Mark Stewart, Fundraising Department Head at The Children’s Hospital at Westmead, describes how it increased its Radiothon revenue to $1.2 million – with the help of its corporate partners. Lise Taylor reports.
Naturally, The Children’s Hospital at Westmead, Sydney, often looks for ways to bring entertainment and fun activities into the hospital for its young patients and their families to enjoy. Radiothon, which was born in 2006, is its biggest event.
Fundraising Department Head Mark Stewart says, “Although the telefundraising event serves many purposes – including providing a fantastic donor acknowledgement and recognition opportunity as well as an opportunity for some corporate partners to further engage – it is primarily designed to generate income from new donors.” Just a few years ago Radiothon was raising a few hundred thousand dollars each year. However, over the last two years revenue has quickly grown to over $1.2 million, and the team’s aim is to have it grow further.
“That challenge will only be realised with greater engagement from our media partners and potentially some change in format. Any new activities will have the objective of reaching a new audience and providing the chance to tell our story,” Stewart says.
2UE: a key working partner
Initially, Radiothon started as a three-day event with Vega radio in 2006. Today, the telefundraising event continues to evolve in line with hospital resources and a changing media landscape.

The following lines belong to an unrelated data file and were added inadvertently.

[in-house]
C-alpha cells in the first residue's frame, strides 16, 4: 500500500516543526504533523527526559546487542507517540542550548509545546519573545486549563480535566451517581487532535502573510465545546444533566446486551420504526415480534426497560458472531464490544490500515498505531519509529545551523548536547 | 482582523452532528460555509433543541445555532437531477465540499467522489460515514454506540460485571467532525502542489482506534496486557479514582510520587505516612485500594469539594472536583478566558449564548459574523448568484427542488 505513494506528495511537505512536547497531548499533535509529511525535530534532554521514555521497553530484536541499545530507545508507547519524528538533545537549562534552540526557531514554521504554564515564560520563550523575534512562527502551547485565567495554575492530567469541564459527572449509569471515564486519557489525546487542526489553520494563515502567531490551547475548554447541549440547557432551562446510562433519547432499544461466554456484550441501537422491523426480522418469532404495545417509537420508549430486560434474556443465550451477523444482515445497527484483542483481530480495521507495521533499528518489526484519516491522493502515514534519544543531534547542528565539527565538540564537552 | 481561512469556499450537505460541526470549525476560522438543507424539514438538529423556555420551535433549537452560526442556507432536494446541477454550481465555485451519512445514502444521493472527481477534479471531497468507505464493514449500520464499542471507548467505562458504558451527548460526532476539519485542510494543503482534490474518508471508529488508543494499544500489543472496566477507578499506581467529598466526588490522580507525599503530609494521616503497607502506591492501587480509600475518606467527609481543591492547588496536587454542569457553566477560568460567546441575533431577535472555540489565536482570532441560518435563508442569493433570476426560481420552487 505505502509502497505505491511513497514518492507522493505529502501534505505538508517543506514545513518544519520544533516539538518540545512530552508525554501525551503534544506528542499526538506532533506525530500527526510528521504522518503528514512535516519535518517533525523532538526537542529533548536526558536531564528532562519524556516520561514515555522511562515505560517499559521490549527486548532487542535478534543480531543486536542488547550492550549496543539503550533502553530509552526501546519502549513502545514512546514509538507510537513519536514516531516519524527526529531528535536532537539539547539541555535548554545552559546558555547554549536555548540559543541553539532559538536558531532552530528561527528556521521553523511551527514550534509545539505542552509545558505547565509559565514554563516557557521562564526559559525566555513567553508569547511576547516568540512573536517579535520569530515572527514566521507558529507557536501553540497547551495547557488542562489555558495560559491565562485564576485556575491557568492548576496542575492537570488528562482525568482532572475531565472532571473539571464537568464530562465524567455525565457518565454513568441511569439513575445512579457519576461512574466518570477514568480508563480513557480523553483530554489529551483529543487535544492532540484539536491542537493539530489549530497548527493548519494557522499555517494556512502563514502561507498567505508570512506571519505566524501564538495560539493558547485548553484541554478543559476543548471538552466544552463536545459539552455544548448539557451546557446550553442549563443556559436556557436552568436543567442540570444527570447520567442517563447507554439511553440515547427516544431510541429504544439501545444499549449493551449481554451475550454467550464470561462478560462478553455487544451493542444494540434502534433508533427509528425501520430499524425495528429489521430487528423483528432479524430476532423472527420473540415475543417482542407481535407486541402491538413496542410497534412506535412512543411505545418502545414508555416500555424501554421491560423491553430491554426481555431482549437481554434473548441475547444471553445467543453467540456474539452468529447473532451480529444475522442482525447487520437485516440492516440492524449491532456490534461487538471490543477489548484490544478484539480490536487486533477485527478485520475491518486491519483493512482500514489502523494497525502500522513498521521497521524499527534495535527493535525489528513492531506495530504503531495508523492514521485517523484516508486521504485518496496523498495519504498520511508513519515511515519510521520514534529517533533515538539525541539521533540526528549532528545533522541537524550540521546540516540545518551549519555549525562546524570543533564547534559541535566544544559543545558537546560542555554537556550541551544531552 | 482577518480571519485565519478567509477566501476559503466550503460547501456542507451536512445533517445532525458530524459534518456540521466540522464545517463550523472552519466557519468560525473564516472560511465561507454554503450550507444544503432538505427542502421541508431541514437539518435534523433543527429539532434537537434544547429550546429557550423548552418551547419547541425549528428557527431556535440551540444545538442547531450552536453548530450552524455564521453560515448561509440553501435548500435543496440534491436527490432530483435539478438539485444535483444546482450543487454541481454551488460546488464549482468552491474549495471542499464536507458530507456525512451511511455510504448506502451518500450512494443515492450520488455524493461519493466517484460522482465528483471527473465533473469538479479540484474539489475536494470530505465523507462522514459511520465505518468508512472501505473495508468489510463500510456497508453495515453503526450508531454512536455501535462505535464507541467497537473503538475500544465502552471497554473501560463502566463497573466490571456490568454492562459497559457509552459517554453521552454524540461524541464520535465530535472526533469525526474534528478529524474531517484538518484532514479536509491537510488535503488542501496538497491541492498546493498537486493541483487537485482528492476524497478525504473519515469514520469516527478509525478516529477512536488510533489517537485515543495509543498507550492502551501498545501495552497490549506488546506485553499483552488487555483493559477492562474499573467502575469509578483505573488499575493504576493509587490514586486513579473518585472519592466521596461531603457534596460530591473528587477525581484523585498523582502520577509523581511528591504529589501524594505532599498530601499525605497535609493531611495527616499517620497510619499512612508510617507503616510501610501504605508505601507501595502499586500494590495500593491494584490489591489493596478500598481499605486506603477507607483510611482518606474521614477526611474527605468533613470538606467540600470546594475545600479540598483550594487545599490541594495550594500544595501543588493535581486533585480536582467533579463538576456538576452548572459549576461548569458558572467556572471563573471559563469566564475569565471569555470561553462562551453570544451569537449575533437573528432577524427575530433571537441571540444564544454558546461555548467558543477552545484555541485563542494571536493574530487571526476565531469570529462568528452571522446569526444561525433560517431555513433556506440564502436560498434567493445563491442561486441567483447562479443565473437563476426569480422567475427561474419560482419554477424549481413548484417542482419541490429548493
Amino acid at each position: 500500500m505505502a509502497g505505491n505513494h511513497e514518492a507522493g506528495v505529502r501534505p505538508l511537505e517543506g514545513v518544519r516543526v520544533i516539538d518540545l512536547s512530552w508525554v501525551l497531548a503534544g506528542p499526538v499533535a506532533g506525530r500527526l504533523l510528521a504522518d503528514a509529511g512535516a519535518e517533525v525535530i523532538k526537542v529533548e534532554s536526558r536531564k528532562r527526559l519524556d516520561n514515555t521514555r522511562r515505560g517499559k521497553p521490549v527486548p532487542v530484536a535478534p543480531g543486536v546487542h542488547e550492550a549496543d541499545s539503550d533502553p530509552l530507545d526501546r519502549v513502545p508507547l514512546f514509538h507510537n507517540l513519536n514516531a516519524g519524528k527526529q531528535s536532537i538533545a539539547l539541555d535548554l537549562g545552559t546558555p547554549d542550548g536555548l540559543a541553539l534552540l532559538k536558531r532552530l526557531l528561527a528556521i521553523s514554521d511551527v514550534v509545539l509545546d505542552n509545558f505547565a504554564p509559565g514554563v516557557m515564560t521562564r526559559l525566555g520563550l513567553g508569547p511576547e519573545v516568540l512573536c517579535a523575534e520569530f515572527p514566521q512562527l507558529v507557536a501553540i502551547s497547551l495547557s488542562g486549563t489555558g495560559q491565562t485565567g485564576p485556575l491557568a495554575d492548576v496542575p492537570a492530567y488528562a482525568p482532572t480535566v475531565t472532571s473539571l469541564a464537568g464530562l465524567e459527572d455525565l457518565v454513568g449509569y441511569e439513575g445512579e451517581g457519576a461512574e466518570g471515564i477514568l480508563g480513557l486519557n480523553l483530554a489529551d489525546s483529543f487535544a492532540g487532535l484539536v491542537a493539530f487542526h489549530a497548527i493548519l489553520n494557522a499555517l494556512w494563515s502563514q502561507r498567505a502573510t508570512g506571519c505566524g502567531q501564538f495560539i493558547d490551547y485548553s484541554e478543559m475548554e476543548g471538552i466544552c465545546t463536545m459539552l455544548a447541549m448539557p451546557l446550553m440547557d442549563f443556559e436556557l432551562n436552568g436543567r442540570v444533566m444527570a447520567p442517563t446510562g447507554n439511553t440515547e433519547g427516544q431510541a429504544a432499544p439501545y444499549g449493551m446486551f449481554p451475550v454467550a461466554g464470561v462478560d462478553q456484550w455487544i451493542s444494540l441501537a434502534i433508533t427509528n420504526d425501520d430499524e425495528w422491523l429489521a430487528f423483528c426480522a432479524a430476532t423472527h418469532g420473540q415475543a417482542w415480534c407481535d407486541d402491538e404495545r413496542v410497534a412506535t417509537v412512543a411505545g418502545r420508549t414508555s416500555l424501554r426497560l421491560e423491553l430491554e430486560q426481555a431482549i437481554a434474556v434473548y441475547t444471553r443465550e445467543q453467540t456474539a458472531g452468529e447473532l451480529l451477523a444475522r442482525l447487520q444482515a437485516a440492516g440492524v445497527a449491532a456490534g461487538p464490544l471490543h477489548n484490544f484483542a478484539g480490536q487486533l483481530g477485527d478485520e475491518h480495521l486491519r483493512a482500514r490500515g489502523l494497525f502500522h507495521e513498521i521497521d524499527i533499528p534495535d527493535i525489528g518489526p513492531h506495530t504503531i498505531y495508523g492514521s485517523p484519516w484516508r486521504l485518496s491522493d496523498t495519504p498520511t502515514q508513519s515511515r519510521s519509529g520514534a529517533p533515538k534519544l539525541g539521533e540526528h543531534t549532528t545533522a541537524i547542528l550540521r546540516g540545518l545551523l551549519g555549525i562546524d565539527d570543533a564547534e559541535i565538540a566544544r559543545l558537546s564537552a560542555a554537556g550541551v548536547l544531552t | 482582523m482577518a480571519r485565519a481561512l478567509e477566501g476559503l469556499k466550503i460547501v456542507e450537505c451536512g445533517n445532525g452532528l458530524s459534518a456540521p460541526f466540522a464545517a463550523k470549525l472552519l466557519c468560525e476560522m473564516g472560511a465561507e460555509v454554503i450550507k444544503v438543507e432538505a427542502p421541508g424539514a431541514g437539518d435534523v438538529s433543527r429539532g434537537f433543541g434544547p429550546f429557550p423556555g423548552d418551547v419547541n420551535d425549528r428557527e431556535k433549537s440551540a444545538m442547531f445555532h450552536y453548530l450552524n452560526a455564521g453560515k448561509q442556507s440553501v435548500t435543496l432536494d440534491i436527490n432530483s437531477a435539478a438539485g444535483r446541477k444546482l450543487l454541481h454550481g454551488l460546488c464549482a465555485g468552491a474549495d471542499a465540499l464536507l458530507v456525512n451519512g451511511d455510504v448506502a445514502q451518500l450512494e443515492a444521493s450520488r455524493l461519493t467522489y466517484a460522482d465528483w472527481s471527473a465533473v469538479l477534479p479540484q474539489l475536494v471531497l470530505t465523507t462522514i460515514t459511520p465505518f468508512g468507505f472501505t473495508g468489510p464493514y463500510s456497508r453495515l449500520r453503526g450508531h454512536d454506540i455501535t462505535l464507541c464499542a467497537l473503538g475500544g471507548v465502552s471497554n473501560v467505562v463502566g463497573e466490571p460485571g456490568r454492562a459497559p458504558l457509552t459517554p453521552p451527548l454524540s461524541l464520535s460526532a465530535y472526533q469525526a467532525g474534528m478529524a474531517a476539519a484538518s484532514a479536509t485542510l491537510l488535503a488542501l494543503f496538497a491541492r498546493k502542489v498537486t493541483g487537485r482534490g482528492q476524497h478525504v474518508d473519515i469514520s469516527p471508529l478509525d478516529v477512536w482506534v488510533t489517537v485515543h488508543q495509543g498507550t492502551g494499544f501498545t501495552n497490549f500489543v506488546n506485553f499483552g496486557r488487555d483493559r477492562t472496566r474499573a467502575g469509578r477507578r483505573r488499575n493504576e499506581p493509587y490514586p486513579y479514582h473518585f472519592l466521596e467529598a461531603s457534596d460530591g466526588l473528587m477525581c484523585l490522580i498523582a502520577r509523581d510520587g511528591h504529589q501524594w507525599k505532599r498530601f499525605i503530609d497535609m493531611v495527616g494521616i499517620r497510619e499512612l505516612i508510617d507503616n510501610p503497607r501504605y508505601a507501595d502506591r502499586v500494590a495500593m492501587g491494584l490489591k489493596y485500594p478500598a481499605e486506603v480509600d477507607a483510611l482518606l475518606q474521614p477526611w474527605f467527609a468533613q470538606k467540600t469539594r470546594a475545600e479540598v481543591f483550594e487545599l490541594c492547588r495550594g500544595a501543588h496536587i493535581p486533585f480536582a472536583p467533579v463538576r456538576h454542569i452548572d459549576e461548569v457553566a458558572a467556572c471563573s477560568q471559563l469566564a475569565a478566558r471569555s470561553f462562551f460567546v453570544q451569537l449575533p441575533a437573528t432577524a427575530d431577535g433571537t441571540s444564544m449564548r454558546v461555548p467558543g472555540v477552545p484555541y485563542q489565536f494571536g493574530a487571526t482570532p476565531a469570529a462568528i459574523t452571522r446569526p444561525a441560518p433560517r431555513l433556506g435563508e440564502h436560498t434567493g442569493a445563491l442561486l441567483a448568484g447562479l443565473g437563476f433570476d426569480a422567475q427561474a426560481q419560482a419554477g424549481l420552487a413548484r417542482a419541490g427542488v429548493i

“Since 2013, we have been lucky to have 2UE provide all the technical and operational resources for the telecast and coordinate the interviews and patient stories that formed the call to action,” says Stewart. “As programming changes to 2UE’s participation on the day made room, we brought in other entertainment – such as singers from The X Factor and kids’ entertainment, providing
a whole of hospital event that attracts other media partners, including Channel 7.”
Over the last two years, however, with changes at 2UE and with the event growing, Radiothon is now managed internally and has evolved into a coordinated effort between the hospital’s fundraising and PR/communications teams and 2UE – but with a primary fundraising objective.
The shifting media landscape has thrown up a few challenges. “Having 2UE merge with 2GB is still being worked through,” says Stewart. “Each station had very different support structures set up behind the scenes, so we had to be highly flexible just to hold the event last year.
“We made huge operational changes but because 2UE was still willing to work with us, we managed to find a suitable solution that could produce a result with much fewer resources from 2UE. It meant we took on a lot of activity we’d never had to worry about before. It was a steep learning curve!”
These developments resulted in less air time, fewer asks, and less time to profile donors, patient stories and research breakthroughs. “If anything, it made the planning of the day much more important as every opportunity was strategically essential. We also had the opportunity to pre-record some interviews, which enabled better planning and co-ordination,” Stewart says.
It takes many months of planning to implement the event each year. “Because it impacts on so many operational areas and the main public space of the Hospital, it is important to liaise with other internal stakeholders very early in the process, especially as we add or move activities,” Stewart explains.
Other key considerations in each year’s planning are:
Media opportunities – to tell the story of the hospital and profile and recognise donors